As China makes strides toward winning inclusion for its local bonds in key global indexes, one of the world's biggest fund managers isn't yet ready to commit to following the revamped benchmarks.
"It's a big topic" at Vanguard Group Inc., which is "actively" and "aggressively" investigating whether to use benchmarks that include China or opt for indexes that exclude the country, said Jeffrey Johnson, head of fixed income at Vanguard Asia-Pacific.
How fund managers like Vanguard decide on the issue will help determine the magnitude of inflows to China's bonds in coming years. The country's authorities have been steadily opening up the market to foreigners in recent years, in part to help attract capital flows and reduce pressure on the yuan, which hit a decade low against the dollar on Tuesday.
Bloomberg LP earlier this year put China's yuan bonds on track for a phased-in inclusion in the Bloomberg Barclays Global Aggregate index in April, pending implementation of several reforms. Those changes are among a number of issues Vanguard is looking at, Mr. Johnson said in an interview Monday in Melbourne, Australia.
Assuming China does get included in the index in April, it could see about $5 billion of inflows a month as the weighting of Chinese securities in the gauge expands over time, Goldman Sachs Group estimates.
"Actual inflows may be more moderate since some investors may opt out for the Global Aggregate (ex-China) version," Danny Suwanapruti, an emerging-market strategist at Goldman in Singapore, wrote in an Oct. 29 note. One key issue is the relative lack of availability of government bonds to trade as local banks own almost two-thirds of that market and typically aren't active traders in the secondary market, he wrote.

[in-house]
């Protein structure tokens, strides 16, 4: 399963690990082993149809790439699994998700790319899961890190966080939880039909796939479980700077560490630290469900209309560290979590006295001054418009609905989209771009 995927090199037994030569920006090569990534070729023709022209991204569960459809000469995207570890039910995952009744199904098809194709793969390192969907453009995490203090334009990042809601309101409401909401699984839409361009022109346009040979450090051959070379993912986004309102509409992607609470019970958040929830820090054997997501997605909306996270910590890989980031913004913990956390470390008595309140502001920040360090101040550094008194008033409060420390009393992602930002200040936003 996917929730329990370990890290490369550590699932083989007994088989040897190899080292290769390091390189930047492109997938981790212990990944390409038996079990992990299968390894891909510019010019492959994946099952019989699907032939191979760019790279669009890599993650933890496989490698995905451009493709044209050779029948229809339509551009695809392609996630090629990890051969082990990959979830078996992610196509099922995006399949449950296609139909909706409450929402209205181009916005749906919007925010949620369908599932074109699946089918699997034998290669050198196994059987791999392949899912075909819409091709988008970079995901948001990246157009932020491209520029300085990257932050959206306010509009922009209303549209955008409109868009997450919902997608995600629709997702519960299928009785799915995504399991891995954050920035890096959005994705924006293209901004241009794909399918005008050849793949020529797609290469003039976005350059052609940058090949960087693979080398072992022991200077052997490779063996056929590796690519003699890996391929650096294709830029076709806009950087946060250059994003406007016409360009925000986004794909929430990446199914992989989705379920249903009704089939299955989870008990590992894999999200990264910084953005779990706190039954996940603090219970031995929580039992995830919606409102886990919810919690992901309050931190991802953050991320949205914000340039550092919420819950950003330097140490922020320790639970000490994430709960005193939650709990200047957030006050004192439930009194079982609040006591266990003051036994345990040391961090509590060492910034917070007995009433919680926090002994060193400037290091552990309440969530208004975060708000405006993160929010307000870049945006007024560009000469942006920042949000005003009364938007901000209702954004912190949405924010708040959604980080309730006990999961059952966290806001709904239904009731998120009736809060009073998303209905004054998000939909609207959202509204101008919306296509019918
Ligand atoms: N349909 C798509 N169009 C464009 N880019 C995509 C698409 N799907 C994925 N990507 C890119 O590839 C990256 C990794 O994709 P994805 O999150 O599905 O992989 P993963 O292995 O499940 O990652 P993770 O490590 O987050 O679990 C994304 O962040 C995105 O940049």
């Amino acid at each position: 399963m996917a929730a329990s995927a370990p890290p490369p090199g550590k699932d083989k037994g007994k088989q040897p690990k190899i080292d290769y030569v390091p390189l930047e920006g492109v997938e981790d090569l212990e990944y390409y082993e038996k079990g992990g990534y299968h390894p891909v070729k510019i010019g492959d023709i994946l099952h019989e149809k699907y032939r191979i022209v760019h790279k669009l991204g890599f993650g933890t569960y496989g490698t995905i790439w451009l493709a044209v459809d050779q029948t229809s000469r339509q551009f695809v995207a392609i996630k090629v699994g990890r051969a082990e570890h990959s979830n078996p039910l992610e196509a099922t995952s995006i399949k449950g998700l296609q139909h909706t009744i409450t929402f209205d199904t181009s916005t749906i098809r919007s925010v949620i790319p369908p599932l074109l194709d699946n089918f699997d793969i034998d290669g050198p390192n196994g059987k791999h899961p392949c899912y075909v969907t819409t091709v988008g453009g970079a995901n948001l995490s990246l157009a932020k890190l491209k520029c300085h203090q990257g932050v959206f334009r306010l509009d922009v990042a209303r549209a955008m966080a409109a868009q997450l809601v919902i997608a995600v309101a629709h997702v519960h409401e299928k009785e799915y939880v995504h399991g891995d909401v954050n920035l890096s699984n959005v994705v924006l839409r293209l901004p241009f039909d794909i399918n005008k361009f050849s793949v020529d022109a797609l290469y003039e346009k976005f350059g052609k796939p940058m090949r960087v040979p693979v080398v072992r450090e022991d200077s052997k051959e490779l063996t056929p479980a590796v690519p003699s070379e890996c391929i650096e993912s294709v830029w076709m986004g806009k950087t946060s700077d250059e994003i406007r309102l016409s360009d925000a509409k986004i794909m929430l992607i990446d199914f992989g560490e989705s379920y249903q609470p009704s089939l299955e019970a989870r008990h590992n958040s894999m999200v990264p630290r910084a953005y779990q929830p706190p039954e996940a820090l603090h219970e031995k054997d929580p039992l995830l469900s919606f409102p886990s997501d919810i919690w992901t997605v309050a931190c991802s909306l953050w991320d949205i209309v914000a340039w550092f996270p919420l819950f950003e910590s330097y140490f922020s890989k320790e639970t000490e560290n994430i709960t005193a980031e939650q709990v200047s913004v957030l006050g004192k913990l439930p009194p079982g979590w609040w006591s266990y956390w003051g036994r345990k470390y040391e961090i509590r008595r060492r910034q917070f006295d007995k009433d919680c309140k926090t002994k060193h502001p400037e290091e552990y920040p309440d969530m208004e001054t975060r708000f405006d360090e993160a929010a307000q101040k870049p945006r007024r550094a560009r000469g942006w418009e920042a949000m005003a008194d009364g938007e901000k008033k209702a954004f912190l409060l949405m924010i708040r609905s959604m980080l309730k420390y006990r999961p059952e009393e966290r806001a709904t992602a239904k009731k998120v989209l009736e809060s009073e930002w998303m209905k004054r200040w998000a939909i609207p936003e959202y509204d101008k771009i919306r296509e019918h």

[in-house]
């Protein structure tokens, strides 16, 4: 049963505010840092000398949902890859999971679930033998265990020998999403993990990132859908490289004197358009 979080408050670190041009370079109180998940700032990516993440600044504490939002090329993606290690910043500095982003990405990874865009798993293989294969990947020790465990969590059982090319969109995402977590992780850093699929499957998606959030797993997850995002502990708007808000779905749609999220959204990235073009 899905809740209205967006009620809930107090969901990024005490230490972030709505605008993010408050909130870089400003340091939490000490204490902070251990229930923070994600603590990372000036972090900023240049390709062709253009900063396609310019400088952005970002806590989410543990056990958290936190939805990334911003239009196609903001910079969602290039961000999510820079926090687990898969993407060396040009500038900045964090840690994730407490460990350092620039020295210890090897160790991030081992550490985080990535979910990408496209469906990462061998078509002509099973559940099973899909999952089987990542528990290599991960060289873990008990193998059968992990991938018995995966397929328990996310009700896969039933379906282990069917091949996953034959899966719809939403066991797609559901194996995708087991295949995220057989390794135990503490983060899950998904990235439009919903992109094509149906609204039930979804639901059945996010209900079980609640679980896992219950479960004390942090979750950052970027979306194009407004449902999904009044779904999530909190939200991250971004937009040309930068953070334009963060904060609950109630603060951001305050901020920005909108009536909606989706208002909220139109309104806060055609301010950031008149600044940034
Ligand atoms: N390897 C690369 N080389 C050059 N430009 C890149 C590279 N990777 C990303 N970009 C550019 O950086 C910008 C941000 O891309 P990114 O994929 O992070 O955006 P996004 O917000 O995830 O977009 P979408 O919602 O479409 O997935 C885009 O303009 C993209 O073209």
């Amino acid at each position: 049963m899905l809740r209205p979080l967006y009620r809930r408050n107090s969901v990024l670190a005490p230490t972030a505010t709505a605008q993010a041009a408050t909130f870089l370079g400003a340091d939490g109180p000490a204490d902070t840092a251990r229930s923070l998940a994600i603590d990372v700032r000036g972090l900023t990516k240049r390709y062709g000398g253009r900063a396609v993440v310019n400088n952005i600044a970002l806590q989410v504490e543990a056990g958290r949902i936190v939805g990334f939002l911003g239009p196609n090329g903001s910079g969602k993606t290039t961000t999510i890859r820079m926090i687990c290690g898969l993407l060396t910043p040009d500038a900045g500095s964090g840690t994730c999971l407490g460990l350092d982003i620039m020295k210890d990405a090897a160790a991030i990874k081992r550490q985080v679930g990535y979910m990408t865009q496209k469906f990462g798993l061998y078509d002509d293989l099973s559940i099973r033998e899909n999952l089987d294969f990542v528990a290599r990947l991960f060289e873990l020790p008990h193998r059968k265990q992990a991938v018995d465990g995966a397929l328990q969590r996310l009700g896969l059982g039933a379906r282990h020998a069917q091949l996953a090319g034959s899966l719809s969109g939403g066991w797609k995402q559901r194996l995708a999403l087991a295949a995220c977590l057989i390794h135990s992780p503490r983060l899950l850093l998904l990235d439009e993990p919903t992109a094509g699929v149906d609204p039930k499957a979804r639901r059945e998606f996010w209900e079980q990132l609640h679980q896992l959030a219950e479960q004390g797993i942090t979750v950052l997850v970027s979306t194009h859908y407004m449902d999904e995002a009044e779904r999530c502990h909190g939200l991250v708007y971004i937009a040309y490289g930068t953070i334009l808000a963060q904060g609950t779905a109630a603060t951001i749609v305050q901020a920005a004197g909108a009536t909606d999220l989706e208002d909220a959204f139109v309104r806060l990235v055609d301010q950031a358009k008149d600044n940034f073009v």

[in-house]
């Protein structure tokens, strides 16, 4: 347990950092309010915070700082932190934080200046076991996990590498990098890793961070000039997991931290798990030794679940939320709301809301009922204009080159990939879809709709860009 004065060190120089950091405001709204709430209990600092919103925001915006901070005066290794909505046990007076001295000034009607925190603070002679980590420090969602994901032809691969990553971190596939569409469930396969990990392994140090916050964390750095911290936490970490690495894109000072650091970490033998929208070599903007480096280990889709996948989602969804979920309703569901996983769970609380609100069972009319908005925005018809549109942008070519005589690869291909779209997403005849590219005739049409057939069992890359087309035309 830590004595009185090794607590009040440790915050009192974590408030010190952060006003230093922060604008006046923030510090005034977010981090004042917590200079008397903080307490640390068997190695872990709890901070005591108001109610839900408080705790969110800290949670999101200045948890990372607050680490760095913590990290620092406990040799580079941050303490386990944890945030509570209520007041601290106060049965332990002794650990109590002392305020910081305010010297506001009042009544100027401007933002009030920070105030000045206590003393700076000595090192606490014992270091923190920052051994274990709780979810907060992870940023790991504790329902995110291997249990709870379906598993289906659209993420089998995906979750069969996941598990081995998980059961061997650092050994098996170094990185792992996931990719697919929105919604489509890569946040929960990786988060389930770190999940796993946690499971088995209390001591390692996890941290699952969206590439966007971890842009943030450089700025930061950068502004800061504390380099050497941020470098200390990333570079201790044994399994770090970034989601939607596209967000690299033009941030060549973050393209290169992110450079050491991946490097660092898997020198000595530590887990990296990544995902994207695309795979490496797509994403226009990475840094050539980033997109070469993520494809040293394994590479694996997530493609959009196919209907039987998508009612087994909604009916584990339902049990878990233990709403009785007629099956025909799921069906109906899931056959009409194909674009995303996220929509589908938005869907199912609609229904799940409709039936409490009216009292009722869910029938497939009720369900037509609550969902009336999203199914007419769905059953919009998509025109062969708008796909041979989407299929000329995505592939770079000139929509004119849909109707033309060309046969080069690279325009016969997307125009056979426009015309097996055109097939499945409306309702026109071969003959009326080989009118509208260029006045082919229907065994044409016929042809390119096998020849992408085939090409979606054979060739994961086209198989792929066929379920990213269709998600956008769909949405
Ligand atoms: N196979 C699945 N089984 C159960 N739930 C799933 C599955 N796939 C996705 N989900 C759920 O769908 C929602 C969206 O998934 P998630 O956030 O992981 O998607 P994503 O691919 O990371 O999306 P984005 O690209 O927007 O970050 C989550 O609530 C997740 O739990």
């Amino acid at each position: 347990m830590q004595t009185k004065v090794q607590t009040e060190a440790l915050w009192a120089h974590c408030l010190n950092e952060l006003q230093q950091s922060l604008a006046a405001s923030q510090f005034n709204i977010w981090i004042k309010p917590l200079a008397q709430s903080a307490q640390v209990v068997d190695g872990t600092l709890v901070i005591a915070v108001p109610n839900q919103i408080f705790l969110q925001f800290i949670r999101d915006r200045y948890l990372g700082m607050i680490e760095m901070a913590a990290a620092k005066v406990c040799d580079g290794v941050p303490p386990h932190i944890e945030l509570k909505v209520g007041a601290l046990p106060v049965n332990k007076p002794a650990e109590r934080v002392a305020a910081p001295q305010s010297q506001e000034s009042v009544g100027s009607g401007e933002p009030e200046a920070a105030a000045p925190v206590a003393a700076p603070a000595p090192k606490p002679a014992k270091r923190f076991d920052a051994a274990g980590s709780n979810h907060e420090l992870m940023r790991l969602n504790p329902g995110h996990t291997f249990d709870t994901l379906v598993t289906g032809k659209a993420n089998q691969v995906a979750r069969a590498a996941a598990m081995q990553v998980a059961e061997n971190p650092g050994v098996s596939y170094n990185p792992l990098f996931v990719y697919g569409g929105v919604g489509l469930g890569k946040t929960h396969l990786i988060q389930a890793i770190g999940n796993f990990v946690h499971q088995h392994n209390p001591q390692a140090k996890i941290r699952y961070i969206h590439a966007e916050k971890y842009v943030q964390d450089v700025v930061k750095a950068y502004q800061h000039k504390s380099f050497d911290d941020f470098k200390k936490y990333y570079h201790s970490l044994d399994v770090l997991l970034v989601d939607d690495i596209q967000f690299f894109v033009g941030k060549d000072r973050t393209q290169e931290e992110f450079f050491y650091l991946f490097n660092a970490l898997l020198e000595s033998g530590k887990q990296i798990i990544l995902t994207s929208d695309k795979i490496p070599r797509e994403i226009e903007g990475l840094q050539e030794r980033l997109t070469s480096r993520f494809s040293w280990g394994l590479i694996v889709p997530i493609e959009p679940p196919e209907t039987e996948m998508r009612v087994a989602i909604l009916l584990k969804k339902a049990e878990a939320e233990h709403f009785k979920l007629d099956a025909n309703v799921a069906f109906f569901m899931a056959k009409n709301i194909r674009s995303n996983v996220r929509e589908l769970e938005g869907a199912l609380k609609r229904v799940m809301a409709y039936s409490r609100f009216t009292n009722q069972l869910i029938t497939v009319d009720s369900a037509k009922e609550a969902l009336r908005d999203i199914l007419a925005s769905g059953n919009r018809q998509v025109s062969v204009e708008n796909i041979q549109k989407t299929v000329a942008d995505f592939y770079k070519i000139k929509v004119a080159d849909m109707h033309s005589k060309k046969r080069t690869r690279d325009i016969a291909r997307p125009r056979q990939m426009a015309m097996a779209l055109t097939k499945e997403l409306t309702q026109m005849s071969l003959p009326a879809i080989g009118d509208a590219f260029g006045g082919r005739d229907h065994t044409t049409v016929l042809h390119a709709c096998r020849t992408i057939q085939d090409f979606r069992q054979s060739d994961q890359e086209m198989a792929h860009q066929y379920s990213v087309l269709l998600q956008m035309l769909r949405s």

Running a bond fund that tracks a benchmark index is more challenging than for stocks, because fixed-income products are less liquid, effectively requiring active management for what's often considered a "passive" investment. Any time a new country enters the global benchmark, Vanguard researches whether it can track the adjusted index without taking on trading costs that leave its funds performing at variance from the index.
"On the one hand, we look at it as a positive step" that China is approaching inclusion in the index, Mr. Johnson said. "We want the index to be broadly representative" of the universe of bonds, he said.
At the same time, China has only recently started opening up its domestic debt to overseas investors, and the appropriate infrastructure needs to be in place to allow Vanguard to transact without penalizing its investors, he said.
Alongside the points by Bloomberg Barclays index managers on reforms including the allowance of block trades, Vanguard is reviewing areas such as the information-technology and software infrastructure behind the trading of Chinese bonds.
"Can we access that market in a way that doesn't impose additional cost or risk of tracking error? We don't know what the answer is right now," Johnson said, adding the fund manager hopes to make a decision "in the next few months."
Apart from the index question, fund inflows to Chinese bonds have slowed recently as the country's yield advantage diminished relative to the U.S. and its currency weakened.
Bloomberg LP, which oversees Bloomberg Barclays indexes, is the parent of Bloomberg News.